Pirate Radio

When rock and roll first emerged, British radio stations refused to play the controversial tunes. To insure that the British people got their fix of the new sound, pirate radio stations took to the waves, skirting the law by broadcasting from boats. Pirate Radio is about one such boat, its colorful crew, and the priggish British government who wants to shut them down.

ClearPlay In Action!

Pirate Radio gives ClearPlay a good workout, trimming out a host of language issues, including approximately thirty ‘F’ words. Also cut are many scenes dealing with nudity, crudity, sex, and sensuality. ClearPlaying these scenes doesn’t affect this lightly plotted film. Despite the edits, there is still an undercurrent glorifying the old mantra of sex, drugs, and rock and roll.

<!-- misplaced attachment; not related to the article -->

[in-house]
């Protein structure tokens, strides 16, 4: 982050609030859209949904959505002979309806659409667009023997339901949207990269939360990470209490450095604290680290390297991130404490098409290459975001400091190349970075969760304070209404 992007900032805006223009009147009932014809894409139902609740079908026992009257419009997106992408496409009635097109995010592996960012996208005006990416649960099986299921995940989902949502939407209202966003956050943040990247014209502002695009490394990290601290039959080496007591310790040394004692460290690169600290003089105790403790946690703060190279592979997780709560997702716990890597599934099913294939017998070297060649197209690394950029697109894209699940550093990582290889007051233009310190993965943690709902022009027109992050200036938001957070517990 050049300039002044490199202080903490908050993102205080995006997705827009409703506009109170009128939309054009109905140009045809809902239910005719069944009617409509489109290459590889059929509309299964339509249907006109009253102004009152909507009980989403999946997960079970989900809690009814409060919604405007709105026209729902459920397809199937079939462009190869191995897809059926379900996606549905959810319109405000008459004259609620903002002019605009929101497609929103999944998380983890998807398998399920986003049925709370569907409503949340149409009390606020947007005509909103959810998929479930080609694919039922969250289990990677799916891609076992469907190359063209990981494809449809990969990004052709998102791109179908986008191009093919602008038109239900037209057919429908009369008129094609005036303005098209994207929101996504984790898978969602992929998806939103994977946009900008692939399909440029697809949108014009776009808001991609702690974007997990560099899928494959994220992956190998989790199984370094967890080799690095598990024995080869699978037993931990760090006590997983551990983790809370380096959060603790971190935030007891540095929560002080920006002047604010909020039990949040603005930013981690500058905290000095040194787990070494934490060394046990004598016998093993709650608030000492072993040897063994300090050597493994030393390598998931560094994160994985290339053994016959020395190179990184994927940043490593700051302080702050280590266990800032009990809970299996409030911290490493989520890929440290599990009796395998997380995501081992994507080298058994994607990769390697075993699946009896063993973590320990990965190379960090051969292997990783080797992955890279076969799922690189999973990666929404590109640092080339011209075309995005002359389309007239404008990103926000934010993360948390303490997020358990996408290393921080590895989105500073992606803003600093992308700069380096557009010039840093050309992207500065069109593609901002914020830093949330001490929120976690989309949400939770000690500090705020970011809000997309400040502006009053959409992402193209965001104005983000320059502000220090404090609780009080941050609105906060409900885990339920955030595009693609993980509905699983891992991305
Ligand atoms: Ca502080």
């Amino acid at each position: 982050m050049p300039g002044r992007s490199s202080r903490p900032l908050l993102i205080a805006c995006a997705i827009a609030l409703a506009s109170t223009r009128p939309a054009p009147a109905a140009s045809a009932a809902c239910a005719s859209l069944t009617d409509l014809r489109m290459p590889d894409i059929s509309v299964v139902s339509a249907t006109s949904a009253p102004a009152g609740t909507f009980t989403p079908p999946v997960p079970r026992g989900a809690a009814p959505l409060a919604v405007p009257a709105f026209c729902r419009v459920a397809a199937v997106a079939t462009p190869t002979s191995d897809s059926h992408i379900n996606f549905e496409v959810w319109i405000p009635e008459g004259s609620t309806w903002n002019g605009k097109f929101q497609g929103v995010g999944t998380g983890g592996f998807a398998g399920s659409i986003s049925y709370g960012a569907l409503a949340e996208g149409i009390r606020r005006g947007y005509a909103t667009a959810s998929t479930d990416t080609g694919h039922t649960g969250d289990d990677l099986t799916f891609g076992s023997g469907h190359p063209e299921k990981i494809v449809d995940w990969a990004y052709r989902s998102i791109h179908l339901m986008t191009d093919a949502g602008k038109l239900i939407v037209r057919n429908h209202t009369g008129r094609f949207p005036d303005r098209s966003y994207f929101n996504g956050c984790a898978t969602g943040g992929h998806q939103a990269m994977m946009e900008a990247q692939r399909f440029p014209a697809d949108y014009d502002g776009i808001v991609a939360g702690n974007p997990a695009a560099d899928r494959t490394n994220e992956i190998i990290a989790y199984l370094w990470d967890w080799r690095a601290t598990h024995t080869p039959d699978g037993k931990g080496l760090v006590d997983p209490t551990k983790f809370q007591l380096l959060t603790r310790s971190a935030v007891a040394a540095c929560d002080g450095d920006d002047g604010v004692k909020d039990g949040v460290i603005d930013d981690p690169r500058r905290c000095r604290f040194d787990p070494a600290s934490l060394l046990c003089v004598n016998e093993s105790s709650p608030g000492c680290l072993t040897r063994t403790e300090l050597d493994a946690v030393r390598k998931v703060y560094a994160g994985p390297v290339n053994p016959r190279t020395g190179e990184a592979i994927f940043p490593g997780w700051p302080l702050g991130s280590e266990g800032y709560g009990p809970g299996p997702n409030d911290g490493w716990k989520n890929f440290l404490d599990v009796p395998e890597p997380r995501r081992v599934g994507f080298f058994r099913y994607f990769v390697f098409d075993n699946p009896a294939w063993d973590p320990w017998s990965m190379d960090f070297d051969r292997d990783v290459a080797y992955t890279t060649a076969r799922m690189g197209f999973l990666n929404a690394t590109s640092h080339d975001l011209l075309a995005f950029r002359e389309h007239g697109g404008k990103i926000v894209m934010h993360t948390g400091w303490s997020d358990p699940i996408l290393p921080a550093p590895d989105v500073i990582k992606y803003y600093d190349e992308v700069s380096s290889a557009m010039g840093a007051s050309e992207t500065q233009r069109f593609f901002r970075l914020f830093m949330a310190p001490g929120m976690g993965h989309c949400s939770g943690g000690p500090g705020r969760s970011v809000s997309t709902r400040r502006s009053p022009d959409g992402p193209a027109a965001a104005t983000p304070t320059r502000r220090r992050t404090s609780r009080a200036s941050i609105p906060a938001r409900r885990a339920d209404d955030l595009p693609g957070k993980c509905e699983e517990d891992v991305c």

Should I Tune In to Pirate Radio?…

You might enjoy this movie if you are really nostalgic for 1960’s era British rock, and I mean the kind of nostalgic where you have a box of pristine vinyl records under your bed and take them out and hug them every week. There are scattered laughs, but they don’t make up for the slow pace, cardboard villainy, weak morals, and general pointlessness of it all. And no, it’s not historically accurate, either.

Brian Fuller—ClearPlay Pirate DJ

Rated R for language, and some sexual content including brief nudity.; 116 min 135 min (original version); Directed By Richard Curtis